A later response from the Heritage Foundation feels equally stubborn, even desperate, in its fuzzy analysis of the numbers and "life cycles." Explained Kirk Johnson, a senior policy analyst at the conservative think tank: "The nuclear family is not necessarily a minority. You have to take into consideration people's life cycles. People between the ages of, say, 40 and 60 may not be living with their children in the house, but they may have lived in a nuclear family at some point during their lifetimes."

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But other conservatives seem to have a more circumspect view of the statistics, one that indicates a beleaguered acceptance of the numbers but renewed conviction about the "problems" those numbers suggest.

"I have no reason to question the accuracy of the statistics," says Ed Vitagliano, news editor of the journal for the conservative American Family Association, "but I do think that the culture as a whole understands that the family is important. It's easier to get a divorce now than it was 35 years ago, but I don't think people are comfortable with that. I think we have an awareness that something is wrong if families are disintegrating. Even for people who get a divorce, I think there is an underlying fear about the disintegration of the family, and a desire to live in a stable family."

Interviews with others at the Heritage Foundation and the Family Research Council, as well as the American Family Association, a Christian organization based in Mississippi, reflect further softening of rhetoric in recent weeks. None of these conservative groups condemn those who live in nontraditional families (perhaps because 75 percent of the voting public falls outside of the category of the nuclear family in one way or another). Instead, their responses make reference to respect for personal choice, to the best interests of children, to the acceptance of the reality of people's lives -- while still promoting an ideal version of family life.

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"I think it's very important that as an organization, we don't make single parents believe that God doesn't love them or that we don't care about them," says Vitagliano. "I think the church needs to be careful about its message, that in teaching and preaching the ideal, we do not isolate or reject single parents."

Vitagliano says he believes that in a time when people rarely know their neighbors, the church is the ideal institution for aiding single parents, who he says deserve "not only Christian love, but practical love" -- like help with day care, looking in on latchkey children and providing general emotional and practical support.

"I think that even the people involved in a single-parent situation would agree that it is a less than ideal situation," says Vitagliano, "with the exception of the rare Hollywood personalities who wear their single parenthood as a badge of pride. Most people find themselves in that situation because of a divorce, an unwanted pregnancy or because a partner dies. I don't think that people gleefully and joyfully head into single parenthood."

In other words, it may be acceptable to be a single parent, but it is not a good idea to want to be a single parent. In this scenario, we all still believe in the ideal, even if some of us have been barred through life's disappointments from achieving it.

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The underlying assumption is that no one consciously chooses to live in what would be considered to be an "alternative family." Instead, we remain uncoupled, or unsuccessfully coupled, or childless or unmarried despite our best intentions. Crucial in this view are the various indications, supported by research, say conservatives, that outcomes for parents and children in alternative families are dire -- or least not what they could be if these people were ensconced in nuclear families.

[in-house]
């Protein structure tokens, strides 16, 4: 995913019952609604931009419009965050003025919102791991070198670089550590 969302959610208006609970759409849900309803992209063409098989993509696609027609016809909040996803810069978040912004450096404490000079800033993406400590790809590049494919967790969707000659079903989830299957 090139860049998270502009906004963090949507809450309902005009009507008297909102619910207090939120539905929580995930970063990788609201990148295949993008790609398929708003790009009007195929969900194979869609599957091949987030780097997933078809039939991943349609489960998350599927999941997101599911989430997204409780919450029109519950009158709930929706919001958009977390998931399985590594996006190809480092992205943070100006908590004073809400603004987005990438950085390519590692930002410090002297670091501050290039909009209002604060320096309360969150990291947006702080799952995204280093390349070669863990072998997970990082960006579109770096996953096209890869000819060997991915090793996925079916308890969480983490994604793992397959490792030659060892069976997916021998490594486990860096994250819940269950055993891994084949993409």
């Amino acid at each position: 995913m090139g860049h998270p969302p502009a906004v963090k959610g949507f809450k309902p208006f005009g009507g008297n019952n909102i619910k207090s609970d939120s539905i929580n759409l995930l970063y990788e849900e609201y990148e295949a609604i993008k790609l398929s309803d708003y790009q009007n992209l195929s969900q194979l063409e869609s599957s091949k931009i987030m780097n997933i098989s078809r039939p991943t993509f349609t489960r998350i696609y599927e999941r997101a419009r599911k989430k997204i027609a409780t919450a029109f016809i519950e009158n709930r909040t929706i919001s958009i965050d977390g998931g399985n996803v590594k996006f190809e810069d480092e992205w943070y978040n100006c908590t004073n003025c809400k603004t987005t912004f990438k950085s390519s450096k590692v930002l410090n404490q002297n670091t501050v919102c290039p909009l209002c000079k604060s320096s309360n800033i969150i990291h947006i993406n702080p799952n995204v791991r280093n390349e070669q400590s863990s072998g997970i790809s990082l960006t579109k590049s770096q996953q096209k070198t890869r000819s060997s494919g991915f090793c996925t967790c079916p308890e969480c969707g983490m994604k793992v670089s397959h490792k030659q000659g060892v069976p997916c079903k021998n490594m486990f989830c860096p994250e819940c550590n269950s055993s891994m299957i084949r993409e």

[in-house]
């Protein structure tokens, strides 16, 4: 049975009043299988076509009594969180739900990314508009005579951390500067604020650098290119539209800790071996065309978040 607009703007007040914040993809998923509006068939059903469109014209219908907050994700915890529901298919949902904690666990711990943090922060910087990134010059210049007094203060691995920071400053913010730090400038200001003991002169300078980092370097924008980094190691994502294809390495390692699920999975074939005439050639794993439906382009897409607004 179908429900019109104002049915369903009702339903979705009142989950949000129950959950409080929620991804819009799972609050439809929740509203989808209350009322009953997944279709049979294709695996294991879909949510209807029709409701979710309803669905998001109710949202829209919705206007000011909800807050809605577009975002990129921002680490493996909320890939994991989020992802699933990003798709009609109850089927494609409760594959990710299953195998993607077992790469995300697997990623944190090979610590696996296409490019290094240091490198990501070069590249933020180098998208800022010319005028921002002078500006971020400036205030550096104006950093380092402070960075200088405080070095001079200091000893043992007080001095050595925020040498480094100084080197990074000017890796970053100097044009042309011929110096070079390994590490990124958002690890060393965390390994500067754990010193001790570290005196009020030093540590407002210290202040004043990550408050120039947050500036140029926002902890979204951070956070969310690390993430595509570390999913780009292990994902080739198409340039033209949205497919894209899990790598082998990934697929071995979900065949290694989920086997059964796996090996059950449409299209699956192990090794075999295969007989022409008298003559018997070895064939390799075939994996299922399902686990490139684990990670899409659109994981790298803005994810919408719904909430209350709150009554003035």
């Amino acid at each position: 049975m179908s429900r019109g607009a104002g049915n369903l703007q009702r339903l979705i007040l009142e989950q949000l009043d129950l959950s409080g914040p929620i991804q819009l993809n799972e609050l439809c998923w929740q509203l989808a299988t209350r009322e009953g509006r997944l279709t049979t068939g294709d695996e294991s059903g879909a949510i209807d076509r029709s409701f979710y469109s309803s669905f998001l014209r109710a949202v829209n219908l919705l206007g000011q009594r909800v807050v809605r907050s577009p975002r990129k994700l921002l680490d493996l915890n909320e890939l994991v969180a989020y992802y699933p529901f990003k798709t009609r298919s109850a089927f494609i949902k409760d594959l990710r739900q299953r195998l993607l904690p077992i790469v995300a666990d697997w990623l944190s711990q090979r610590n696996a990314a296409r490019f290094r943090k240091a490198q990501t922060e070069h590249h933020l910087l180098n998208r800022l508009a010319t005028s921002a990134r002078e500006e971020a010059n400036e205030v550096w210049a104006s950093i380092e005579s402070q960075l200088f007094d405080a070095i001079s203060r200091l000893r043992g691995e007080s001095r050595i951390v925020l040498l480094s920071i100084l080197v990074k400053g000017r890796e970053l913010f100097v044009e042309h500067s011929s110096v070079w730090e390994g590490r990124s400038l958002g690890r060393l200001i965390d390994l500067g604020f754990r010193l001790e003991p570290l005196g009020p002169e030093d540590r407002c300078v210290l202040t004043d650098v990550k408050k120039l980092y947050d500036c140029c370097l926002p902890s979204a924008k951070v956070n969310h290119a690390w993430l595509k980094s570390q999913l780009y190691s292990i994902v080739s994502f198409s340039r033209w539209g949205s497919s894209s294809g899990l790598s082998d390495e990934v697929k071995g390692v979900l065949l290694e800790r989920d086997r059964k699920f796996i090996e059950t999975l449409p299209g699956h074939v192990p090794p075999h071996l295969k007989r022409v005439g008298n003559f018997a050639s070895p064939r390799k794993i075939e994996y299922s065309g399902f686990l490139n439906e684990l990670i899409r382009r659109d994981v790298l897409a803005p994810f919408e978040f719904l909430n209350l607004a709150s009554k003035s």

On May 15, the day that the new census figures were released, the Family Research Council responded with a press release titled, "Marriage Is a Must -- Cohabitants Who Marry Are More Likely to Divorce," which cited (unspecified) studies that show that married couples are less likely to divorce, that marriages last longer than cohabiting unions and that married couples are happier, and their kids fare better, than those who live in cohabiting homes.

Adds Johnson of the Heritage Foundation, "The research shows that having children out of wedlock puts a child at risk for a host of other social problems, and the choices of the parents can stack up against the child. I think that every individual makes choices, but most people would agree that it's bad to be poor, it's bad to have children who are more at risk for criminal behavior, it's bad to have children who are at risk for educational failure. And I think that people recognize that their families will be better off to the extent they can avoid those risks."

But social science is, unfortunately, not absolute in its authority or pronouncements on family structure. As is so often the case when "research" is cited as gospel, one finds that the data and its collector must be scrutinized and evaluated for signs of limitations or manipulation. It's true that some respected studies have shown that the children of divorced or never-married parents are statistically more likely to have problems (usually measured in terms of educational achievement, behavior and discipline).

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But at the same time, early studies also suggest that certain nontraditional families -- especially those of single fathers and gay parents -- score as well as or better than intact families in child outcome. In part, this seems to be because of the "exceptional parent" syndrome: It is so difficult to become a gay parent or, to a lesser extent, a single father that the ones who do so are unusually committed to becoming a parent.